The Silence of the Lambs Review

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by AVForums Sep 1, 2001 at 12:00 AM

    The Silence of the Lambs Review
    Serial killer Buffalo Bill (Levine) is carving a path of mayhem across the US, kidnapping young girls and skinning them before dumping their bodies. Left with no other alternative, the FBI decide to seek the help of incarcerated serial killer Hannibal 'The Cannibal' Lecter (Hopkins) for his own insight into the murders. Aware that he would never talk to them directly, a rookie agent (Foster) by the name of Clarice Starling is sent in to win his trust. The two become caught up in a battle of wits which might finally reveal the whereabouts of Buffalo Bill.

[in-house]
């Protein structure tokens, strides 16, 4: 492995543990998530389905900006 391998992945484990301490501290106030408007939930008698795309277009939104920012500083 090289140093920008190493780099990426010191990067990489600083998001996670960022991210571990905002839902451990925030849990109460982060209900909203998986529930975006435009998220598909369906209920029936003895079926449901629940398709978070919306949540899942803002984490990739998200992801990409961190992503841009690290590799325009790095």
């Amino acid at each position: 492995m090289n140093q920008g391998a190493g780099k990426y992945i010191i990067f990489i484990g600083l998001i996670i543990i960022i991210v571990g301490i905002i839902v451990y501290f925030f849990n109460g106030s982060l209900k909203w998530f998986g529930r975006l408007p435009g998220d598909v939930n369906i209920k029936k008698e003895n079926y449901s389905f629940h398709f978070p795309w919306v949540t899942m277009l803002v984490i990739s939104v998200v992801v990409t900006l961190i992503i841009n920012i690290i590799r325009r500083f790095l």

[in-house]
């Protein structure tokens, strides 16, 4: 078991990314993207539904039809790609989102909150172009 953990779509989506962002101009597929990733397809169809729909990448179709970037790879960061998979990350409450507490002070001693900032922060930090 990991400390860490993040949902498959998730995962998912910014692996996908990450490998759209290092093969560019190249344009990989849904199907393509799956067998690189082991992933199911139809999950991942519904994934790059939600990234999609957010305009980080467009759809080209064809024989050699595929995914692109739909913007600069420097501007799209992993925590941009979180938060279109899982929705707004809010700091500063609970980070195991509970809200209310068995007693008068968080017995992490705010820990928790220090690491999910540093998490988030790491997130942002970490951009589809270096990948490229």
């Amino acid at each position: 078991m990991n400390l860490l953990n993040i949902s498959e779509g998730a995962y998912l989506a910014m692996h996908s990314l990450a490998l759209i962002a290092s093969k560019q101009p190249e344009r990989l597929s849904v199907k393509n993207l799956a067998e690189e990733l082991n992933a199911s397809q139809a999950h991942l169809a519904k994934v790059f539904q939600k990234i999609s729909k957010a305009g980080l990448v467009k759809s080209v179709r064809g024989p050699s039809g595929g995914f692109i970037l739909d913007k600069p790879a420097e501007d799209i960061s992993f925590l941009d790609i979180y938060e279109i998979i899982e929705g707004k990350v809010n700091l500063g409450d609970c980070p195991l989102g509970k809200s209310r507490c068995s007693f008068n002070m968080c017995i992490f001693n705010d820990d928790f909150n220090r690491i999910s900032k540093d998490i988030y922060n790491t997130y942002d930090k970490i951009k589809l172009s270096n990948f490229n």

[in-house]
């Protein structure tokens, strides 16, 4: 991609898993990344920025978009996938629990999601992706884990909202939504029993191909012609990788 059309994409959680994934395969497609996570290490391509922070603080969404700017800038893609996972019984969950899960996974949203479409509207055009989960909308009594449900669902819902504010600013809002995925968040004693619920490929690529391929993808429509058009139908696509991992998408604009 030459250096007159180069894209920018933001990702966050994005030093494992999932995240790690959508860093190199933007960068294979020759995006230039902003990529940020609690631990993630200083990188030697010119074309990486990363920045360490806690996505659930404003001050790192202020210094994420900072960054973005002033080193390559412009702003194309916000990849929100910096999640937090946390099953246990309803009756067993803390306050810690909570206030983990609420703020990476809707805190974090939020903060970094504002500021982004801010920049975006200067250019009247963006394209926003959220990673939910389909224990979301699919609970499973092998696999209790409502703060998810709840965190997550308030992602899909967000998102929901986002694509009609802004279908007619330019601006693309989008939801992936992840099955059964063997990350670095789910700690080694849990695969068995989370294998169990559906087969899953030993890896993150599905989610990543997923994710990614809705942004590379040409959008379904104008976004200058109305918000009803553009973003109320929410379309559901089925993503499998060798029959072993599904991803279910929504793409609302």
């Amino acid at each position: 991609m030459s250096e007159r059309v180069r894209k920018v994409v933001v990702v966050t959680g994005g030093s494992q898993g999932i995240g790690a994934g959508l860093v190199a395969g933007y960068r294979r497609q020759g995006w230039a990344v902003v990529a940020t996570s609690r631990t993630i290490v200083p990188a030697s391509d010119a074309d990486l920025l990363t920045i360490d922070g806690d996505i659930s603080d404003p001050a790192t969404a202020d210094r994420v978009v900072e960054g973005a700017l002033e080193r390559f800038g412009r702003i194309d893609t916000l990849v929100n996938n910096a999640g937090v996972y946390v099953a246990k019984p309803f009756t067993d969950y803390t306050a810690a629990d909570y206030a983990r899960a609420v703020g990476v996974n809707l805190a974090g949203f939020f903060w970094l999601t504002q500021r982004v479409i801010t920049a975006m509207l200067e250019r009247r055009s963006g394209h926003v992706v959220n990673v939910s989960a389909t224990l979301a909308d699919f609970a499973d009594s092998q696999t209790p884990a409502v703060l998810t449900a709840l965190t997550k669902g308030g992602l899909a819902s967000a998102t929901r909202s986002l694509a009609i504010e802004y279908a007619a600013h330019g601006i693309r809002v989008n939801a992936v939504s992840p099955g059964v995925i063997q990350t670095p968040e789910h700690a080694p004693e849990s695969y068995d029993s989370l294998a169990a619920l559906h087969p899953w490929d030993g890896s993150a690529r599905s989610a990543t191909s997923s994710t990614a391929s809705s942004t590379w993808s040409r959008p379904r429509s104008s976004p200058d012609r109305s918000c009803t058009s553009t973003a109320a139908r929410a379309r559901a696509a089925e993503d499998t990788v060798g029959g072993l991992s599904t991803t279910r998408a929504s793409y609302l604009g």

While Silence of the Lambs might not quite live up to the standards set by its predecessor Manhunter, it is still a superior slice of modern gothic horror. Apart from Demme's skilful direction, what really sets the film apart from the mainstream are the central performances from Foster and Hopkins which are almost faultless. If anything, the film falters only because of occasional lapses in pacing, many of which would be rectified if several of the pieces of deleted footage included in the package were reinserted into the film.

    The Rundown

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